Members of our 2019 all-female Innovation Catalyst cohort, powered by Automate Canada, with funding support from Invest WindsorEssex through FedDev Ontario as part of the Women’s Entrepreneurship Strategy.
For some reason we have become so obsessed with efficiency, that we forgot about building solutions that work well as opposed to building things that solve problems quickly.
I know, I know, we have businesses to run, and we could lose countless man hours exploring ideas that won’t ever work. I get there needs to be a sandbox to play in here.
So here are a few solutions to the Empathy Challenge that we have identified at a grassroots level that may even work higher up the hierarchy:
1. Build a Sandbox
Build a Sandbox, and show people where to go if they want to play in it.
For some this may be a team that works on operational efficiency, for others it may be town halls where people can come and pitch ideas that may make the company better and get placed with others to help solve that problem. It may be as simple as stating that it is in fact okay to leave your desk to meet others in the organization and try to fix something (trust me, even if you think it is, it is not common knowledge in most organizations). Or physically bringing your team out of their offices to meet others and see how they work – or more specifically to your end customers.
Either way, if your employees don’t know the path to leaving their desk, they never will.
2. Incentivize Managers to Enable Employees
This may feel like a no brainer, but it’s not.
Often times your best middle managers who move the needle, are the worst at staying in their offices, and can act as glass ceilings to solving meaningful problems. This can happen if they in fact don’t know the Sandbox or how to play in it (see “we’ve always done it this way stop complaining and make it happen…”), or simply if someone is a really good problem solver. However, one of the most interesting realizations I have had over the last few years is that managers rarely have meaningful incentives built into their job description to do this. There is no ‘50% of your job performance is on people development’ written into roles. If you want real change, incentivize it, and mean it.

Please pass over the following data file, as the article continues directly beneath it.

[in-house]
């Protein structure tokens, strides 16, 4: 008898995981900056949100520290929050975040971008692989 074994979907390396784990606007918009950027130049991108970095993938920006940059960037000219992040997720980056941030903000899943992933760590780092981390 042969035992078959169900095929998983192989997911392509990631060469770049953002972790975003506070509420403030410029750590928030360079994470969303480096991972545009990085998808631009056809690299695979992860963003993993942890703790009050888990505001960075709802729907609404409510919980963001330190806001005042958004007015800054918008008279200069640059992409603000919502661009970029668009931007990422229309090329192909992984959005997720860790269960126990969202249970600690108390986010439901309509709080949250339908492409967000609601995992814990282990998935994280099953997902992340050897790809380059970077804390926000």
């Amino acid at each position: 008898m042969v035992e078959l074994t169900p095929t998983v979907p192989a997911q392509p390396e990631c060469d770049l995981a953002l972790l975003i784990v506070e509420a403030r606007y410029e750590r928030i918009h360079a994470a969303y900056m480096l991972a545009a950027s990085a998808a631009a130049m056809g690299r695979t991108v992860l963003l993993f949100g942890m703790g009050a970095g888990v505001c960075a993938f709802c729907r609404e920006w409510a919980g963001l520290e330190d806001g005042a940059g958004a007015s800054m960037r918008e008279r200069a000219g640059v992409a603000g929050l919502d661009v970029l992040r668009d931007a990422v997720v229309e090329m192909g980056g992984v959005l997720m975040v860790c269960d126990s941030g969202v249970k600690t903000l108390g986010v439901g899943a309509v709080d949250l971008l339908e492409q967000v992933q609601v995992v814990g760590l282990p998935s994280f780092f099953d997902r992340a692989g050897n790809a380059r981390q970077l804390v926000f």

3. Design Collision Days.
Make them internal collisions, where people can bring ideas and meet others from departments they otherwise would never meet. Make them external, and bring real customers in for your teams to meet with. Make them professional development opportunities, and bring in folks who are stimulating, and get people excited about problem solving.
4. Be Consistent.
There is NOTHING worse than the escalator to nowhere. Do not get your employees excited to only turn around and put their ideas on a map over the next five years, especially if it’s a simple fix. It will have the opposite effect on your culture, and only drive people back into their offices where they are the domain experts.
Empathy is about more than listening, it’s about action. It’s a deeply valuable business tool, that if harnessed will smash silos, enable a large portion of your employees to achieve more, and is likely going to solve a lot of challenges your business is currently facing.
The downside, it takes time, and might not be as efficient as sitting at your desk.
My advice, bet on your people. Enable them to be creative in finding solutions, adopt those solutions, and get people out from behind their desks.